Besides, these examples deal with two completely different issues, and you might even say neither of them is really about boundaries: the first is about sales and marketing, and the second is about personal safety. Both of these are important topics, in their own right, but a new model absolutely needs to think about boundaries, and advice in the piece doesn’t help with that at all. Example 1, with the wedding ring, is especially strange, and I’m going to use it as a starting point to discuss what boundaries are – or are not.

What are boundaries?

What does it mean to establish boundaries as a webcam performer? I would argue that it means the following: decide on some rules about how you would like to be treated at work, and clearly communicate this to customers. Weed out the boundary pushers as soon as possible. This is extremely important: a camming career is a long haul, and if you feel miserable going to work every day because you’re miserable there, your happiness suffers, your health suffers, and you burn out.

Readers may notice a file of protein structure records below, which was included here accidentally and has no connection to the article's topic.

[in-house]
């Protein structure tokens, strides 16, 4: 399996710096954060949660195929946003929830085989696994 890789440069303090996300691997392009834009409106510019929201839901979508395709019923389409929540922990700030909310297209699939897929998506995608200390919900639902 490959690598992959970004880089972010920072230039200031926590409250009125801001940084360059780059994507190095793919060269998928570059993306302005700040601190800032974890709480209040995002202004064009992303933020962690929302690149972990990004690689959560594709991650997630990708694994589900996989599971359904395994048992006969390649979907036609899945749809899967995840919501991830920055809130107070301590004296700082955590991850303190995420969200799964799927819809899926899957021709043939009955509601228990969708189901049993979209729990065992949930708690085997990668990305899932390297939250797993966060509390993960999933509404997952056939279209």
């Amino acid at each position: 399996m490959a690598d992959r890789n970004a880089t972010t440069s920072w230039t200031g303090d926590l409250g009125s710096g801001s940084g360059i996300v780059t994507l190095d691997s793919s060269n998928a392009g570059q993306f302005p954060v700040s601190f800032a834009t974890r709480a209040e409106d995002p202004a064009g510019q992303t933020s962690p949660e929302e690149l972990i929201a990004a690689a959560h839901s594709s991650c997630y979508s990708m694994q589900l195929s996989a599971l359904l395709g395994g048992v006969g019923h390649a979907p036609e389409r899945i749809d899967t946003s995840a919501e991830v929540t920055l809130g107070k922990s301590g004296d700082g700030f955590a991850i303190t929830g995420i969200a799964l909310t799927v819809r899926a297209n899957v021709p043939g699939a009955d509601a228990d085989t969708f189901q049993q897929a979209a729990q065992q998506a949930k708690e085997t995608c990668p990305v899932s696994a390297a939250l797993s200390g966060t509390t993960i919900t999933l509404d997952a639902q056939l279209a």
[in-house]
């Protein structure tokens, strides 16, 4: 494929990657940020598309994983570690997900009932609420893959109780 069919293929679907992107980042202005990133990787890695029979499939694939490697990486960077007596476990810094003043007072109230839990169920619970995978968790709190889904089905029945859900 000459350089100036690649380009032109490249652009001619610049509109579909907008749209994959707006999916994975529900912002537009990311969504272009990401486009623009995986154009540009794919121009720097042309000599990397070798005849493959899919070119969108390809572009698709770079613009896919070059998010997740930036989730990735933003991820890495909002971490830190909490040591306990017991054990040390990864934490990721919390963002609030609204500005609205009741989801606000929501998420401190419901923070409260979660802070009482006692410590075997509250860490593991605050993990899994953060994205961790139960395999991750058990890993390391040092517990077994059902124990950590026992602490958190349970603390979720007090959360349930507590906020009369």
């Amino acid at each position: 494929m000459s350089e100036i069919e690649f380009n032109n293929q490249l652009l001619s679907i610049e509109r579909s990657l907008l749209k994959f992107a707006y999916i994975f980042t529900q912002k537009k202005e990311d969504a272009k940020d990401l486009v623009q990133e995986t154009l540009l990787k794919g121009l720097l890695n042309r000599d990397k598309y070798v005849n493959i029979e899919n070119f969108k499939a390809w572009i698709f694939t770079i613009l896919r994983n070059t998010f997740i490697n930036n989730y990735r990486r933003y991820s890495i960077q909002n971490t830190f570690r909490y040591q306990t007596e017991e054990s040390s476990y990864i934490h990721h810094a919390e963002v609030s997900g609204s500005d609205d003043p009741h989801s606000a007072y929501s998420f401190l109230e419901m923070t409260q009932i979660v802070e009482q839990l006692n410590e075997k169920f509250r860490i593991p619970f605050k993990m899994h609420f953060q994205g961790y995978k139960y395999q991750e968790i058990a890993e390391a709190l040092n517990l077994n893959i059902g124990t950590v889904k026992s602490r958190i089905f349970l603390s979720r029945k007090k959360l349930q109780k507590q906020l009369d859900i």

Boundaries are for the benefit of the model, not the customer or the cam platform.

The advice in Example 1 has nothing to do with setting rules for customers – quite the contrary, it has to do with setting rules for the models. Advice on what the model has to do so that the customer doesn’t see something that makes him sad, and run complaining to site support, is certainly in the interests of site support. Is it in the interests of the model? That’s highly debatable. We set boundaries to put limits on what customers do, how they talk to us, even who is allowed to see us based on their location. There are as many sets of boundaries as there are models. By definition, some customers will be unhappy that every model doesn’t do exactly what they want – that’s how boundaries work. Leaving cam site support to deal with complaints, so that we have peace of mind at work, is in part why we pay them a percentage of our earnings.

Cammodels need the freedom to be fairly arbitrary about the boundaries they set.